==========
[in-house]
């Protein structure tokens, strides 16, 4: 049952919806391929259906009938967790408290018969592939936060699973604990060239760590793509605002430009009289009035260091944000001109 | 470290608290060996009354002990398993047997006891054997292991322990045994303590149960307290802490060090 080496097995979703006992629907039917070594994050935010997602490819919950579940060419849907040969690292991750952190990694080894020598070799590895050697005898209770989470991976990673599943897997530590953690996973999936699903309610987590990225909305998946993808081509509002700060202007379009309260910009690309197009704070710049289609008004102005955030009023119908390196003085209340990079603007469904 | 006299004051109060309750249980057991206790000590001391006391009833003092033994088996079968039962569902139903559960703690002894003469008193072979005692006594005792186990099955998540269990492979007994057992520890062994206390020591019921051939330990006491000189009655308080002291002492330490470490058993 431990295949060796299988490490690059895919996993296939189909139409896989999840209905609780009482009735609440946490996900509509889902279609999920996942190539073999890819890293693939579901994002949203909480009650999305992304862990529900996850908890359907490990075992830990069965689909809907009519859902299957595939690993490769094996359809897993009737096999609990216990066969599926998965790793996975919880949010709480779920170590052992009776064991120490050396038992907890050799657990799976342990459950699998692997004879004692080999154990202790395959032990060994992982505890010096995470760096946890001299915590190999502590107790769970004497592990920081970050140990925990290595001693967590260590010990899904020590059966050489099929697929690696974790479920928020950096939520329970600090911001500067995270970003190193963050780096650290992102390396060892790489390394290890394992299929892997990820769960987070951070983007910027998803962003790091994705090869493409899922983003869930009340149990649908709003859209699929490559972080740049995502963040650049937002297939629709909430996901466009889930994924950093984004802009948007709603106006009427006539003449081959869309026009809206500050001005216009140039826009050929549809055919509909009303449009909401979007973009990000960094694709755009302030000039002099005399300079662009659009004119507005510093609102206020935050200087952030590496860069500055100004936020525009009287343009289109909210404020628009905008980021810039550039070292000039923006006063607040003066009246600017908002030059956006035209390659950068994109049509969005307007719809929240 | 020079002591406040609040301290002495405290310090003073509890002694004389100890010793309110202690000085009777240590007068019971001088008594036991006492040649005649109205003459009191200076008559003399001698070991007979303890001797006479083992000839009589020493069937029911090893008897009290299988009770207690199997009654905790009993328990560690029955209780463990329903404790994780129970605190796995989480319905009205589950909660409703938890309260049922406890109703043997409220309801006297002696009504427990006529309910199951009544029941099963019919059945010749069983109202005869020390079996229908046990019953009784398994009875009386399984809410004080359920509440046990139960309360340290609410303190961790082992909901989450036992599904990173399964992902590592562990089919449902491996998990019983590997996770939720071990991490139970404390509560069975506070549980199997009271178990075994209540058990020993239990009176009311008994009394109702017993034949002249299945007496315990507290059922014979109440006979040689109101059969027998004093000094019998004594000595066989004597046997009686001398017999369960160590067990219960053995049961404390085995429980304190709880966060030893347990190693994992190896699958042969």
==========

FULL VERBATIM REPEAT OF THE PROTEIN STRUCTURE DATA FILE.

[in-house]
């Protein structure tokens, strides 16, 4: 049952919806391929259906009938967790408290018969592939936060699973604990060239760590793509605002430009009289009035260091944000001109 | 470290608290060996009354002990398993047997006891054997292991322990045994303590149960307290802490060090 080496097995979703006992629907039917070594994050935010997602490819919950579940060419849907040969690292991750952190990694080894020598070799590895050697005898209770989470991976990673599943897997530590953690996973999936699903309610987590990225909305998946993808081509509002700060202007379009309260910009690309197009704070710049289609008004102005955030009023119908390196003085209340990079603007469904 | 006299004051109060309750249980057991206790000590001391006391009833003092033994088996079968039962569902139903559960703690002894003469008193072979005692006594005792186990099955998540269990492979007994057992520890062994206390020591019921051939330990006491000189009655308080002291002492330490470490058993 431990295949060796299988490490690059895919996993296939189909139409896989999840209905609780009482009735609440946490996900509509889902279609999920996942190539073999890819890293693939579901994002949203909480009650999305992304862990529900996850908890359907490990075992830990069965689909809907009519859902299957595939690993490769094996359809897993009737096999609990216990066969599926998965790793996975919880949010709480779920170590052992009776064991120490050396038992907890050799657990799976342990459950699998692997004879004692080999154990202790395959032990060994992982505890010096995470760096946890001299915590190999502590107790769970004497592990920081970050140990925990290595001693967590260590010990899904020590059966050489099929697929690696974790479920928020950096939520329970600090911001500067995270970003190193963050780096650290992102390396060892790489390394290890394992299929892997990820769960987070951070983007910027998803962003790091994705090869493409899922983003869930009340149990649908709003859209699929490559972080740049995502963040650049937002297939629709909430996901466009889930994924950093984004802009948007709603106006009427006539003449081959869309026009809206500050001005216009140039826009050929549809055919509909009303449009909401979007973009990000960094694709755009302030000039002099005399300079662009659009004119507005510093609102206020935050200087952030590496860069500055100004936020525009009287343009289109909210404020628009905008980021810039550039070292000039923006006063607040003066009246600017908002030059956006035209390659950068994109049509969005307007719809929240 | 020079002591406040609040301290002495405290310090003073509890002694004389100890010793309110202690000085009777240590007068019971001088008594036991006492040649005649109205003459009191200076008559003399001698070991007979303890001797006479083992000839009589020493069937029911090893008897009290299988009770207690199997009654905790009993328990560690029955209780463990329903404790994780129970605190796995989480319905009205589950909660409703938890309260049922406890109703043997409220309801006297002696009504427990006529309910199951009544029941099963019919059945010749069983109202005869020390079996229908046990019953009784398994009875009386399984809410004080359920509440046990139960309360340290609410303190961790082992909901989450036992599904990173399964992902590592562990089919449902491996998990019983590997996770939720071990991490139970404390509560069975506070549980199997009271178990075994209540058990020993239990009176009311008994009394109702017993034949002249299945007496315990507290059922014979109440006979040689109101059969027998004093000094019998004594000595066989004597046997009686001398017999369960160590067990219960053995049961404390085995429980304190709880966060030893347990190693994992190896699958042969």